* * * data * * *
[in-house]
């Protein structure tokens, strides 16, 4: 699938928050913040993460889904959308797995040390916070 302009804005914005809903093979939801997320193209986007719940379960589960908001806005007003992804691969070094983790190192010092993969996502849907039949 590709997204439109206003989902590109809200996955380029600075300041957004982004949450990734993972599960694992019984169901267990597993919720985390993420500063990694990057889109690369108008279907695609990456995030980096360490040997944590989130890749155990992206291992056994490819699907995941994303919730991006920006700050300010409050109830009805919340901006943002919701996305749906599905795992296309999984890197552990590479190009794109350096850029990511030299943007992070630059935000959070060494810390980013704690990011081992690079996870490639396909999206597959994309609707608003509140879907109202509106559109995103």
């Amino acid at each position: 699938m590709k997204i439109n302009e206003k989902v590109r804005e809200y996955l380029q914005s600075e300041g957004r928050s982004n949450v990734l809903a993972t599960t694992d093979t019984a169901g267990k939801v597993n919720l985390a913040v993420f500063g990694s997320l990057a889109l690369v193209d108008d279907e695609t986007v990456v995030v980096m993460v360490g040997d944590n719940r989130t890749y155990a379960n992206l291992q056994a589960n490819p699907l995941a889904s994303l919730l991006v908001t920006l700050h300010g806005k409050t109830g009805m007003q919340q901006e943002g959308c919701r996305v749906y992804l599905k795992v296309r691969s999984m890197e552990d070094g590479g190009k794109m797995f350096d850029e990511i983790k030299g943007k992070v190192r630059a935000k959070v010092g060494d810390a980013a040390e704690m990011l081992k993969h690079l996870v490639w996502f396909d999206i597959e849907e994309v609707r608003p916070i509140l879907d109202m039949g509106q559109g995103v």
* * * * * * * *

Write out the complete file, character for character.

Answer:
[in-house]
């Protein structure tokens, strides 16, 4: 699938928050913040993460889904959308797995040390916070 302009804005914005809903093979939801997320193209986007719940379960589960908001806005007003992804691969070094983790190192010092993969996502849907039949 590709997204439109206003989902590109809200996955380029600075300041957004982004949450990734993972599960694992019984169901267990597993919720985390993420500063990694990057889109690369108008279907695609990456995030980096360490040997944590989130890749155990992206291992056994490819699907995941994303919730991006920006700050300010409050109830009805919340901006943002919701996305749906599905795992296309999984890197552990590479190009794109350096850029990511030299943007992070630059935000959070060494810390980013704690990011081992690079996870490639396909999206597959994309609707608003509140879907109202509106559109995103």
């Amino acid at each position: 699938m590709k997204i439109n302009e206003k989902v590109r804005e809200y996955l380029q914005s600075e300041g957004r928050s982004n949450v990734l809903a993972t599960t694992d093979t019984a169901g267990k939801v597993n919720l985390a913040v993420f500063g990694s997320l990057a889109l690369v193209d108008d279907e695609t986007v990456v995030v980096m993460v360490g040997d944590n719940r989130t890749y155990a379960n992206l291992q056994a589960n490819p699907l995941a889904s994303l919730l991006v908001t920006l700050h300010g806005k409050t109830g009805m007003q919340q901006e943002g959308c919701r996305v749906y992804l599905k795992v296309r691969s999984m890197e552990d070094g590479g190009k794109m797995f350096d850029e990511i983790k030299g943007k992070v190192r630059a935000k959070v010092g060494d810390a980013a040390e704690m990011l081992k993969h690079l996870v490639w996502f396909d999206i597959e849907e994309v609707r608003p916070i509140l879907d109202m039949g509106q559109g995103v």